A total of 303 DPLs was collected of which 284 DPLs were from national companies and 19 were from multinational companies. Information about the single drug was given in 79.23% DPLs of national companies, whereas, it was 84.21% DPLs of multinational companies [Figure 1]. Two drugs were present in 1.06% DPLs of national companies and 15.79% of multinational companies [Figure 1]. 19.72% DPLs of national companies contain fixed-dose combination [Figure 1].
Figure 1: Types of drugs in national and multinational drug promotional literatures

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Groups of drugs promoted in drug promotional literatures

The total number of promoted groups in 303 DPLs was 365 [Table 1]. Among them 343 DPLs of national companies and 22 DPLs of multinational companies [Table 1]. Among the national companies most commonly promoted a group of drugs was antimicrobials 18.95% and nutritional supplements 18.95% [Table 1]. This was followed by drugs for blood and cardiovascular 13.12%, gastrointestinal 9.62%, CNS diseases 9.04% then ophthalmic drugs 8.45%, anti-inflammatory drugs 7.00%, respiratory drug 5.83% [Table 1]. Among the multinational companies, leading groups were antimicrobials 31.81% and vaccines 13.64% [Table 1]. None of the 303 DPLs made complete fulfillment of all the criteria of WHO.
Table 1: Groups of drugs promoted in drug promotional literatures

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Fulfillment of WHO criteria by drug promotional literatures

Among the national companies 99.65% DPLs mentioned the generic name of the drug and on the other hand, it was 100% in case brand name [Table 2]. 52.11% DPLs included active ingredient per dosage form, 97.5% mentioned therapeutic use, 97.5% given dosage form, 91.90% DPLs include dose, 69.01% DPLs mentioned about frequency of administration and 22.89% DPLs given the duration of treatment, 42.96% mentioned side effects, 34.51% mentioned about precaution, 41.90% mentioned about contraindication, 19.01% mentioned about warning, 17.96% DPLs mentioned drug interaction, 100% mentioned their manufacturer and 82.04% DPLs mentioned references [Table 2]. Among the 19 multinational DPLs 100%, DPLs mentioned the generic name, trade name, therapeutic use, dosage form and dose, the frequency of administration, adverse effects, manufacturers and references [Table 2]. 78.95% DPLs gave active ingredient per dosage form, duration of treatment, contraindication and drug interaction. 31.58% DPLs mentioned about precaution and 68.42% DPLs mentioned about the warning. None of the national and multinational companies mentioned about the ingredient known to cause problems [Table 2].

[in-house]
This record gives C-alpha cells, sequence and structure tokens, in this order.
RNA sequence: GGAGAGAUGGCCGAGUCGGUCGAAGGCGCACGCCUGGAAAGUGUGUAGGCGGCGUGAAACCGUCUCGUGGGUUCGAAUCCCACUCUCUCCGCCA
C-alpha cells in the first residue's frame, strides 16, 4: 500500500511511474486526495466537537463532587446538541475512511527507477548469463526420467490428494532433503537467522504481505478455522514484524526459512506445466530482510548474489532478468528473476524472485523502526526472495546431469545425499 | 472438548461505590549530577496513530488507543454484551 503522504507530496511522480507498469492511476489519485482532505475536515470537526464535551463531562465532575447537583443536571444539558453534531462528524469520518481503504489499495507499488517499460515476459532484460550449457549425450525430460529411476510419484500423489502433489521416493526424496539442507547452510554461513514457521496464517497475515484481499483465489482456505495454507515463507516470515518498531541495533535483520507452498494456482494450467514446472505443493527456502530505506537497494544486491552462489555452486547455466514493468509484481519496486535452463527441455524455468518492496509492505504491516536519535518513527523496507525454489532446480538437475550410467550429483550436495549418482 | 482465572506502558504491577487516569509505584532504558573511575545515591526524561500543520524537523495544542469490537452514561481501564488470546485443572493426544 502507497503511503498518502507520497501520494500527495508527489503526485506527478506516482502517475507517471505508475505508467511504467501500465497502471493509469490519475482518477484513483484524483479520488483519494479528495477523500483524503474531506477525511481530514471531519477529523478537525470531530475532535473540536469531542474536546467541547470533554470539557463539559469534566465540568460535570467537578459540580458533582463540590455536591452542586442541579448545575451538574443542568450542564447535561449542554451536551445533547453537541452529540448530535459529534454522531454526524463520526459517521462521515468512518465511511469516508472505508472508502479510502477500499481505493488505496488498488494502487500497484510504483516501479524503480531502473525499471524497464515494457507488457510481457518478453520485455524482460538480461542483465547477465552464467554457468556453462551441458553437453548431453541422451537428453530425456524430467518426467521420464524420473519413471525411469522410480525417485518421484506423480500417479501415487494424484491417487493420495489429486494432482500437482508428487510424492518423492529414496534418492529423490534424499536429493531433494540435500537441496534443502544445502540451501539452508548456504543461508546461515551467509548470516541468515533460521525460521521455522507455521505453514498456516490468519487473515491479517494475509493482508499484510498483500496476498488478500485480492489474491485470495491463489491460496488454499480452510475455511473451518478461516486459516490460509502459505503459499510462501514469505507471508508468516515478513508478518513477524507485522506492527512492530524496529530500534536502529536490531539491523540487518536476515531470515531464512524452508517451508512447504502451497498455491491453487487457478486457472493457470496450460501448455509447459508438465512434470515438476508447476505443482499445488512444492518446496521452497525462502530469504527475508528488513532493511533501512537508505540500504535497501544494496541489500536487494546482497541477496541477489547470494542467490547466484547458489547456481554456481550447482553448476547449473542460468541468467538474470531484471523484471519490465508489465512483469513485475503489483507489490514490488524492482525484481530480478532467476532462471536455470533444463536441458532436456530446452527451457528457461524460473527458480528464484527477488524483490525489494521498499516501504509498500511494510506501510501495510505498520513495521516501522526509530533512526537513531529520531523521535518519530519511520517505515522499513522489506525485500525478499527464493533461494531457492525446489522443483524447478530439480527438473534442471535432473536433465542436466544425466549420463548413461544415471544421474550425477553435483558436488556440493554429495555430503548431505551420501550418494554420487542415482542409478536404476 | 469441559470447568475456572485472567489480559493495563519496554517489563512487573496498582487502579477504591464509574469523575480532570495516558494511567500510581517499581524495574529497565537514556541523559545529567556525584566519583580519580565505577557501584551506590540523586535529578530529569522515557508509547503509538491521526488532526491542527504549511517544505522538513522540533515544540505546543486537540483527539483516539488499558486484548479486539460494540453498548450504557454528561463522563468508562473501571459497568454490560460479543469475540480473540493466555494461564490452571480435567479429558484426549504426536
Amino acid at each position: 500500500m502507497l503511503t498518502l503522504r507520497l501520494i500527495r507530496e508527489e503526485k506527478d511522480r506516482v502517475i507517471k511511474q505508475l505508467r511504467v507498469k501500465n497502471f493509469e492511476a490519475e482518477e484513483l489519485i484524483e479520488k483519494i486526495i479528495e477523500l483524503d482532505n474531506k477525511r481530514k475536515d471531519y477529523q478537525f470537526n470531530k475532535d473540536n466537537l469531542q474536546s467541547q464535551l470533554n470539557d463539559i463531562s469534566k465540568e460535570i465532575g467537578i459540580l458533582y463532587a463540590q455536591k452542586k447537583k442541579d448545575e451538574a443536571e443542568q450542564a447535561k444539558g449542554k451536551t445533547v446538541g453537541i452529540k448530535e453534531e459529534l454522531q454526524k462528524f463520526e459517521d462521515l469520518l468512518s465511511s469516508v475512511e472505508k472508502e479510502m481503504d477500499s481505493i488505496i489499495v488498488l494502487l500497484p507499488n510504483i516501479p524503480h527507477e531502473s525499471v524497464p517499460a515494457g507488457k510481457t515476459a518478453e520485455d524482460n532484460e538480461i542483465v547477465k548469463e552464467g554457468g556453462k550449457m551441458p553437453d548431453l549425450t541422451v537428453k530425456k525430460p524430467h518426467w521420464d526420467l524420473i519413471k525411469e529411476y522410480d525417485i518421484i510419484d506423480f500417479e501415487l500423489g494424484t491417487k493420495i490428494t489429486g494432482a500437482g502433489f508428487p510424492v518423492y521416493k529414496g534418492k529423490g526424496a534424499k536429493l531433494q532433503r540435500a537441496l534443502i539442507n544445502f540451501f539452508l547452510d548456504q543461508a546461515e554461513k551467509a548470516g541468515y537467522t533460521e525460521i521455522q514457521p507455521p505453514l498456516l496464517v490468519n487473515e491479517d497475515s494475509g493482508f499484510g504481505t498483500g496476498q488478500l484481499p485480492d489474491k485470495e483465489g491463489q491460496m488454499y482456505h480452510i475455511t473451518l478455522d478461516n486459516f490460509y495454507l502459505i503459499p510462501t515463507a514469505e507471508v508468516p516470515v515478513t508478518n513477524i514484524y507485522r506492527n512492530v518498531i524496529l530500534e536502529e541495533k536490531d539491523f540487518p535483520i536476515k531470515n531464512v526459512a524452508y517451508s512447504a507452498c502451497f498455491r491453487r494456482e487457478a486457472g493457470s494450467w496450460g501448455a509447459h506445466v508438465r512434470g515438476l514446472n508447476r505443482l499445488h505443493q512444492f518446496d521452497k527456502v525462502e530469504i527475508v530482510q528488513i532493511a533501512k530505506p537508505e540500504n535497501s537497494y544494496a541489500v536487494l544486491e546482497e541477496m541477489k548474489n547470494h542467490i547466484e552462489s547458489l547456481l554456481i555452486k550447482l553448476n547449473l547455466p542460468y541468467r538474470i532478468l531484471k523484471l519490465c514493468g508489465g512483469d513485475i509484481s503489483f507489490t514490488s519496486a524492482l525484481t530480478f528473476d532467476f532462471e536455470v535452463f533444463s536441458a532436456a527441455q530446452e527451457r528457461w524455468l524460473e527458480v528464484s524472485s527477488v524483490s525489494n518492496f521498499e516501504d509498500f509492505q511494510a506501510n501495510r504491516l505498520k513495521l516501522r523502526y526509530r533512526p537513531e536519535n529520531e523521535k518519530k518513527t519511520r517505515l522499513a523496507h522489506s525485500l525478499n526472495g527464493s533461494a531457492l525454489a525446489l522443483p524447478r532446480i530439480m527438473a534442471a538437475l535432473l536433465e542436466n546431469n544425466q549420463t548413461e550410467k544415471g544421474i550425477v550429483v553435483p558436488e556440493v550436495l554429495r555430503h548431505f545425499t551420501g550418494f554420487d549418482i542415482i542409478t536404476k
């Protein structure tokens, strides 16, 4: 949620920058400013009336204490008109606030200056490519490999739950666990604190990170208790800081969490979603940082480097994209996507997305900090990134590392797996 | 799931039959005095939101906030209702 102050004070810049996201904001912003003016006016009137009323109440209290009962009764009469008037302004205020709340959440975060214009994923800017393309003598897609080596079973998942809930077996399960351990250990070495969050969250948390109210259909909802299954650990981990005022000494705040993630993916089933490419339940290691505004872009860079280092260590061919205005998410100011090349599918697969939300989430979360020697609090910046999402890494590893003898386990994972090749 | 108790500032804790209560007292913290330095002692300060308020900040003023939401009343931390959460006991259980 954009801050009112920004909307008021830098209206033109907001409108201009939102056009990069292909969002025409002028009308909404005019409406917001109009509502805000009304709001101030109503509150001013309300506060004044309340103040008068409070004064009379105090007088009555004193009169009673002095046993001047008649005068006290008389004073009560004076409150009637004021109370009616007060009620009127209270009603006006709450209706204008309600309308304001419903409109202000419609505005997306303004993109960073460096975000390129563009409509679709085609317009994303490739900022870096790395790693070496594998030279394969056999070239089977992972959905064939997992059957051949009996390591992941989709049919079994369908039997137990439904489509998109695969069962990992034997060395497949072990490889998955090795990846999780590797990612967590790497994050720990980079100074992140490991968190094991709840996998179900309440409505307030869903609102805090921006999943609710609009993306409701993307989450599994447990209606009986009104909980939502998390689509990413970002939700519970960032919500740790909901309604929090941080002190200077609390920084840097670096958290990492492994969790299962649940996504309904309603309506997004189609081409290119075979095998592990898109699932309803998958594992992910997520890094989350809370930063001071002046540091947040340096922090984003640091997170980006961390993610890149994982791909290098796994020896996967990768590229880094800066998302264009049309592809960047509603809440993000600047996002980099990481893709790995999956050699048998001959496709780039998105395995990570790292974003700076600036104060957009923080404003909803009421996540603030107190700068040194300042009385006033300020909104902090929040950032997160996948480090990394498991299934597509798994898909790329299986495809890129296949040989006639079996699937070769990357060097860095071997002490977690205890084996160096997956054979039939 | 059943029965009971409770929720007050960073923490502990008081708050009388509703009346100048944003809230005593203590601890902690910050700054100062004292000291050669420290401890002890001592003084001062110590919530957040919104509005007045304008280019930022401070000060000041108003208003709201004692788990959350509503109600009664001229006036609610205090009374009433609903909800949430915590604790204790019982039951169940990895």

Table 2: Fulfillment of WHO criteria by drug promotional literatures (n=303)

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Classification of claims made in drug promotional literatures

Out of 303 DPLs, 94.7% national company DPLs presented with claims whereas all 19 multinational DPLs sited their claims [Table 3]. A total number of claims were 1062 among the national company DPLs it was 996 while it was 66 in case of DPLs of multinational. In national company DPLs most commonly, cited claims were extravagant emotional claims 27.01%, followed by efficacy (24.90%) and convenience (22.19%). In multinational companies, DPLs also most commonly appeared claims were extravagant emotional ones 28.79%, followed by efficacy 25.76% and convenience 18.18%.
Table 3: Classification of claims made in drug promotional literatures (n=1062)

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Types of pictures in national and multinational drug promotional literatures

Out of 284 DPLs of national company 260 presented with pictures, 68 have scientific tables and 106 included scientific graphs [Figure 2]. Among the 19 multinational company DPLs, 16 presented with pictures, 05 gave scientific tables and 10 contained scientific graphs [Figure 2].